Being out in the desert is much like being on a boat at sea, preparation and self-sufficiency is key to survival. In both cases you need to take with you everything you require – plenty of water, food, safety gear, plan the route in advance and wear the right clothing. It might sound a bit dramatic for a drive of less than 20 km but this week we had another reminder of how safety and recovery gear are as important as life jackets and dan buoys.

Desert drives are not done alone, it’s good practise to have at least one other vehicle with you if you are heading into the dunes. When (and not if) one gets stuck or breaks down then the other can recover you. During a recent trip not one but two cars popped tyres off during the course of the morning but thanks to plenty of experience a team effort ensured these were soon fixed without even resorting to changing the wheel in either case. With the car jacked up to raise the offending wheel off the ground (some digging was also required) the tyre was rinsed in water to remove as much sand from the inside as possible, then reinflated until it was firmly in place on the rim before deflating back to the lower pressure used in the sand.

For this weeks dawn drive we were just two cars. Someway into the huge dunes close to Madam, Martin in his Landcruiser, found himself digging the rear wheels deeper into the sand on the steep slope of a bowl with his front wheels almost over the top. As JJ came back over the top to provide an assisting pull from inside the bowl the sand fell away under her grounding JJ on the crest, front wheels high off the ground. Martin extricated himself by sheer persistance and good throttle control but his next attempt to get up and out of the bowl crested the Toyota on the top too.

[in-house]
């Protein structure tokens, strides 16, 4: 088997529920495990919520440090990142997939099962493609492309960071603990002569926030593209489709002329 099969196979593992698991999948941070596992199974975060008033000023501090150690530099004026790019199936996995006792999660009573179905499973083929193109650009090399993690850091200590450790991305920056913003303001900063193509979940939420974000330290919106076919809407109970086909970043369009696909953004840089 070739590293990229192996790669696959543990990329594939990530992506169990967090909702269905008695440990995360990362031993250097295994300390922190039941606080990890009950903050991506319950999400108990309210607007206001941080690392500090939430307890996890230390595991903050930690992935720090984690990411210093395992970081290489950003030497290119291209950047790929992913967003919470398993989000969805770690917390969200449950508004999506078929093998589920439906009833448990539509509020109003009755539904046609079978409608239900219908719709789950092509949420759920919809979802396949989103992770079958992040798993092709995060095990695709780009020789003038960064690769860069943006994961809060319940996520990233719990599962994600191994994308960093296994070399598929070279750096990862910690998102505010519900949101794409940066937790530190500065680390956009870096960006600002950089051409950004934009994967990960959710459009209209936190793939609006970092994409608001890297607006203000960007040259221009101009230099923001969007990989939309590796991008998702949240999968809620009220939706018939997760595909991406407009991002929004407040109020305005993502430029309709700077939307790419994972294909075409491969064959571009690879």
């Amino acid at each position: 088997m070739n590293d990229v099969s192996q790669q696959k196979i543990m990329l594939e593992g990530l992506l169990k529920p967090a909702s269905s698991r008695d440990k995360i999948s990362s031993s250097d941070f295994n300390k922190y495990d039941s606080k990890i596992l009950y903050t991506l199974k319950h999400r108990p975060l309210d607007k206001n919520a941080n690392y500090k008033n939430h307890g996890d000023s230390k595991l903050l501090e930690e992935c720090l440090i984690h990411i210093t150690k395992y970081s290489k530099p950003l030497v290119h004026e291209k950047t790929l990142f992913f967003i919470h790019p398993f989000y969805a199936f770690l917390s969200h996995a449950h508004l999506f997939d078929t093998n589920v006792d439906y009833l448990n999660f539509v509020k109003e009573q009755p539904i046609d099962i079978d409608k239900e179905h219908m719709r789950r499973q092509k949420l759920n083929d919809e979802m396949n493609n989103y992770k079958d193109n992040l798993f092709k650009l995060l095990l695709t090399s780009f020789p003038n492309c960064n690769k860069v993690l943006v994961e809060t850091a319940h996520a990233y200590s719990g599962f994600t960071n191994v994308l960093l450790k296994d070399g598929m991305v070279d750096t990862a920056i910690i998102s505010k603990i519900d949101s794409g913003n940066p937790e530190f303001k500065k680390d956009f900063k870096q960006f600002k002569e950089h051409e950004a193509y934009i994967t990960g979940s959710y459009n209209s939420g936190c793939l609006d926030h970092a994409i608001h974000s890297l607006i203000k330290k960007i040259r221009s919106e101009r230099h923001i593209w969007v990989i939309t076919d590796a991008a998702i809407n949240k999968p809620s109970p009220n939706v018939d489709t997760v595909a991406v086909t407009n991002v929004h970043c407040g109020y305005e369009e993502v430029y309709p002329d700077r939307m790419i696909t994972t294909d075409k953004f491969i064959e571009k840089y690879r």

Martin managed to get out of this one

Both cars stuck now what? Would Kevin & Martin get to work in time, worse would we actually extricate ourselves before our water supplies ran out? We were too far from the road or habitation to walk easily anywhere, my brain was in overdrive as I took pictures of both 4x4s perched at the top of a huge bowl.

High and dry!
Sand ladders make good shovels.
(Spot Martin’s Landcruiser well and truely stuck beyond Kevin)

After a quick assessment out came JJs bright orange sand ladders and, using them as shovels, Kevin & Martin started digging away behind the rear tyres. I joined in with my arms sweeping away the sand from the nearside wheel. Sand ladders are simply moulded plastic boards with lots of studs on them like a crocodile’s back. Once enough sand had been cleared a ladder could be jammed under each wheel with the retrieval straps (bright pink so we can find them again) spread out away from the vehicle. Kevin got back into the driving seat, put the gears into reverse and within seconds JJ had clambered over the solid ladders back onto drivable sand. I heaved the now buried ladders out of the sand by their straps and stuck them upright nearby so we didn’t forget them.

Sand ladder under the wheel ready to go

Battered sand ladders

Joining the tow straps

Attention now turned to Martin’s vehicle. Kevin reversed JJ in front of the stranded 4×4 positioning her about half way up the slope. A couple of towing straps were joined using a soft shackle made of kevlar rope. The shackle is extremely strong but at the same time soft enough not to damage the loops in the towing straps. Then it was simply a matter of JJ heaving the Toyota Landcruiser sufficiently further forward for gravity to take effect. The front wheels fell forward, the back lifted out of the sand and the 4×4 slithered down the sand face effortlessly.

Another cresting later that morning

Phew! The relief all round was enormous, we were not going to be stuck here through the heat of the day dying for want of water. The rest of the drive was less eventful and all too soon it close to 7am, time to reinflate and speed back to Dubai.